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Alan Diaz, Associated Press
In this Wednesday, May 20, 2015 photo, a luxury high-rise condominium, left, is in the final phase of construction in Miami. Since eight hurricanes whipped through Florida a decade ago, causing $33 billion in insurance claims, the state’s coastal communities have added an additional 1.5 million people and almost a half-million new houses, an Associated Press analysis shows. But experts say the risk of catastrophic destruction hasn’t grown along with the new development because Florida builders are doing a better job of making structures hurricane-resistant.

MIAMI — It's been a decade since Florida got hit by a total of eight hurricanes in back-to-back seasons. The state's coastal communities have added 1.5 million people and almost a half-million new houses in that time.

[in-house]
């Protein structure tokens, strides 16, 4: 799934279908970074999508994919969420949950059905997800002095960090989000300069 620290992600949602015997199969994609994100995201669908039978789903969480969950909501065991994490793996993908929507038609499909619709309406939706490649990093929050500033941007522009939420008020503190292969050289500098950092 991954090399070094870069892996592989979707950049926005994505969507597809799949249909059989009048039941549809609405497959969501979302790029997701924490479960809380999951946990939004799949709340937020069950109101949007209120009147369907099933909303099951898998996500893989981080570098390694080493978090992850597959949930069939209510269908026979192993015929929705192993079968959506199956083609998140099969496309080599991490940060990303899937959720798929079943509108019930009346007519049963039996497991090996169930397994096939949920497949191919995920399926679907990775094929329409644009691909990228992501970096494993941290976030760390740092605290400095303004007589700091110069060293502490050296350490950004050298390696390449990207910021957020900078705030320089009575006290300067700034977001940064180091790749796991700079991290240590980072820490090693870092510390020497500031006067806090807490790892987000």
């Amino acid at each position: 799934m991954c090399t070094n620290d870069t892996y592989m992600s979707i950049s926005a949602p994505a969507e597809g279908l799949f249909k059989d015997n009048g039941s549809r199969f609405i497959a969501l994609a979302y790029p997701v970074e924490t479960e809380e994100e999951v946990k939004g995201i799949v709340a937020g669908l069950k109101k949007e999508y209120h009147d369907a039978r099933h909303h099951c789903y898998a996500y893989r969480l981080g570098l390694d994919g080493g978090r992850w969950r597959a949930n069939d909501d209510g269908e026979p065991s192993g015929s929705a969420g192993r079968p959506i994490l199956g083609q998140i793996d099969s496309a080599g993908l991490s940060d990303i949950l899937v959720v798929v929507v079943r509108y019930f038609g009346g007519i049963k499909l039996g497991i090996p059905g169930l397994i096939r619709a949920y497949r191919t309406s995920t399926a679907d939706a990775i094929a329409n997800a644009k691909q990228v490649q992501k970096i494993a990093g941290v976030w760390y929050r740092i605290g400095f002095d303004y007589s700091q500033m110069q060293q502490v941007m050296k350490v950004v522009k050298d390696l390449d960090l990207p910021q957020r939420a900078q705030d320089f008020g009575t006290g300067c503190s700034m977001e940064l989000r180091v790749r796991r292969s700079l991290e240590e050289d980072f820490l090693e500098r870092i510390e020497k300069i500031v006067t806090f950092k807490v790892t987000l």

But experts say the risk of catastrophic destruction hasn't grown along with the new development. That's because of the statewide building code that was implemented in 2002. New homes now get tough inspections and are built with shatter-proof glass and straps reinforcing the connection between roof and walls.

Back in 2004 and 2005, the eight storms created $33 billion in insurance claims.

More than two-thirds of Florida's 20 million residents live in coastal counties. The value of properties there has increased by $337 billion in the past decade and now stands at $1.5 trillion.